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If the other calipers use the same style banjo fitting , you can go with your brake hoses .

 When you go together with this ,  Performance Friction sells a DOT 4 brake fluid that looks like the way to go.

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The more GSXR parts you get the better. But if you are putting handle bars on you would need an extended brake line kit if what you bought did not come with it. With clip ons you should be able to use the brake lines that came with the GSXR brakes, but the stock lines are cheap rubber lines. I seem to recall the banjo bolts are different sizes between the Guzzi and the Suzuki, but I could be wrong. I think quality brake lines are cheap enough so I bought custom lines for mine. And I upgraded the master cylinder as mentioned.

There are some brake lines which use a fitting that screws directly into the caliper, I like those best but as long as the lines fit they should be fine. There is nothing special about one brand compared to another. Guzzi or Suzuki, the lines don't know.

Also, don't forget you want the GSXR front fender.

 

There are plenty of options on brake fluid. DOT 4 is a good choice, and I am sure Performance friction fluid is great but I have never used it. For regular use I run Valvoline DOT 3/4 synthetic. But that is not to say any others are not a good choice. A great high end high performance fluid is Super Blue. But it is more for race and high performance applications. Advantages won't likely be seen on a street Guzzi and the draw back is it is more prone to absorbing water, reducing its performance.

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@GuzziMoto - I procured a complete front end from a 2009 GSXR. I figure that since I am not planning on doing the swap until the winter, I have all summer to sort out all the parts I will be needing, and to get the forks resprung and revalved. In my internet travels, I found these guys who seem very legit:

 

http://www.racetech.com/

 

They seem pretty reasonable and knowledgeable for doing rebuilds. I also have a vintage 70's 35mm Ceriani front end on my Honda cb350 that I bought from an old Triumph dirt track racer which needs to be rebuilt (fork seals are held in with silicone caulking, no idea what condition the internals are in) so I figured I could send them in too. I was wondering if you were familiar with them and what your thoughts were on this.

 

As far as the front end swap you did, how did you deal with the ignition switch? Did you relocate it to another area on the bike? Make some kind of adapter? Did you just keep the original Guzzi switch or did you use a Suzuki one?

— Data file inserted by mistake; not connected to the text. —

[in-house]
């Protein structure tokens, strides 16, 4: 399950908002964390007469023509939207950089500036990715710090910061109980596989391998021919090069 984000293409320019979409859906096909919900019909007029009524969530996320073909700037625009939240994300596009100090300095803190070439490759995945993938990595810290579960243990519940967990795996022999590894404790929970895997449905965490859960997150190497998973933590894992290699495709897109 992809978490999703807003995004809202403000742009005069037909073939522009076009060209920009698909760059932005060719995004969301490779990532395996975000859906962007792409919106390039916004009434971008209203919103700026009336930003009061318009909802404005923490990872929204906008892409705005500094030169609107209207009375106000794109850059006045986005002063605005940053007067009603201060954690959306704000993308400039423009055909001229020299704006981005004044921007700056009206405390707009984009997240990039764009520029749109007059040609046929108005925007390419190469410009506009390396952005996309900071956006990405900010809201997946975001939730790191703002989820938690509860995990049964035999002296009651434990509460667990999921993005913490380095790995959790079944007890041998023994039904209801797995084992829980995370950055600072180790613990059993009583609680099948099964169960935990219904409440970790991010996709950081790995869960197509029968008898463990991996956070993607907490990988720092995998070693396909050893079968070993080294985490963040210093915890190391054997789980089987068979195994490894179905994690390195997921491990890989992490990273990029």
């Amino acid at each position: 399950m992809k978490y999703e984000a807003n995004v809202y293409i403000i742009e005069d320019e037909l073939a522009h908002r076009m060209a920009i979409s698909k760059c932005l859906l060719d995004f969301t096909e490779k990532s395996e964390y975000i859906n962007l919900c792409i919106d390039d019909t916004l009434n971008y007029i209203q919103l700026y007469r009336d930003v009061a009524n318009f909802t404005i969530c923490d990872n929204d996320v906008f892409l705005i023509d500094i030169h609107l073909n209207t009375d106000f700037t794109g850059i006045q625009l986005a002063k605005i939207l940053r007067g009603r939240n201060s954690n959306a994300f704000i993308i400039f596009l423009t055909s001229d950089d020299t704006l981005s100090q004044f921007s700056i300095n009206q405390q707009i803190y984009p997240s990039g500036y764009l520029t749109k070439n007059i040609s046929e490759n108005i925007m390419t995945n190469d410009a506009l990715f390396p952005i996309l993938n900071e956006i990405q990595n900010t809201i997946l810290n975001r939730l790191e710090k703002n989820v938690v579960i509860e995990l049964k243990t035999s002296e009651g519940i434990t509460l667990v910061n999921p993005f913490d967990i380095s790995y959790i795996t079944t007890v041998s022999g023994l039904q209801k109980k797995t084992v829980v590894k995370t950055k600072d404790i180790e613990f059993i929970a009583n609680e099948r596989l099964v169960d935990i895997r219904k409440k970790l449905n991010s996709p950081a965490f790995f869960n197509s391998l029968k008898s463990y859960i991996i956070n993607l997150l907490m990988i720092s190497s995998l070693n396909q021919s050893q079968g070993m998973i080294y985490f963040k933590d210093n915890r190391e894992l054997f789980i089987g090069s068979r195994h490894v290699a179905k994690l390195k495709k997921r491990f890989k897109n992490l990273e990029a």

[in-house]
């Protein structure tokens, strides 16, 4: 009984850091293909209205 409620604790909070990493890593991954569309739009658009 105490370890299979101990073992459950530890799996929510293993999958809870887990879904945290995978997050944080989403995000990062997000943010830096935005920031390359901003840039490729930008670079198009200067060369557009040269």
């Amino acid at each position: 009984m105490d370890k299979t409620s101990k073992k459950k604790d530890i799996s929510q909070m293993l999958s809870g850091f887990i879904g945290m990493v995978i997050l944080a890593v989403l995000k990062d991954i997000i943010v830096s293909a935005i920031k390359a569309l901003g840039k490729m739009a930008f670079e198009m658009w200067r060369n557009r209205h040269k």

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I mounted the Guzzi ignition switch in the Suzuki location. Required a couple small spacers ( I used what I had laying around) and no longer allowed the steering lock to work, but I never use that anyway. Depending on the location of the switch mount on the '09 forks you may or may not be able to use the steering lock.

Do they offer fork extenders for the '09s? I seem to think they do but if I am right they are more expensive then the extenders for the '06-'07s . Which displacement GSXR? There are differences between them.

As to sending your stuff to Racetech, they certainly do plenty of business. But I don't send my stuff there. I would think they could do a decent job.  I have used PPS, and trust him. But I am sure others like Racetech could do well for you.

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Sorry, should've been more specific. It's from an 09 GSXR 750. The legs are 12mm shorter than the v11's Marzocchis. From what I've read so far there are some out there. Haven't actually tracked down a pair yet.

 

I have handle bars on my bike, so I got an upper triple with handle bar risers. I don't use the steering lock either, so doesn't matter to me if that functionality is lost, but it would be nice to reuse the same ignition switch.

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As mentioned before, 12 mm is not much and may work just fine for you without extenders.

I'm not sure what the offset is on those, hopefully they are around 30 mm.

The required bearings run around $40 or less on the internet.

A bit of work to fab mounts for the gauges and headlight. I bought fancy mounts for the headlight and found that I preferred some homemade ones I adapted using stainless muffler clamps sized to go around the tubes with a little foam as a cushion. Then I made some brackets to attach to the clamps and hold the headlight. My speedo/tach combo attaches directly to the top triple clamp at the same location as the ignition switch. It has a rubber mount incorporated into it.

I do recommend you read the thread I posted the link to in the other discussion, it has some pictures and some info/ideas that may be helpful.

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RaceTech is top notch.  They also have local rebuilders / dealers and you may find one close to you and save the shipping.  I think you can look for locals on their website.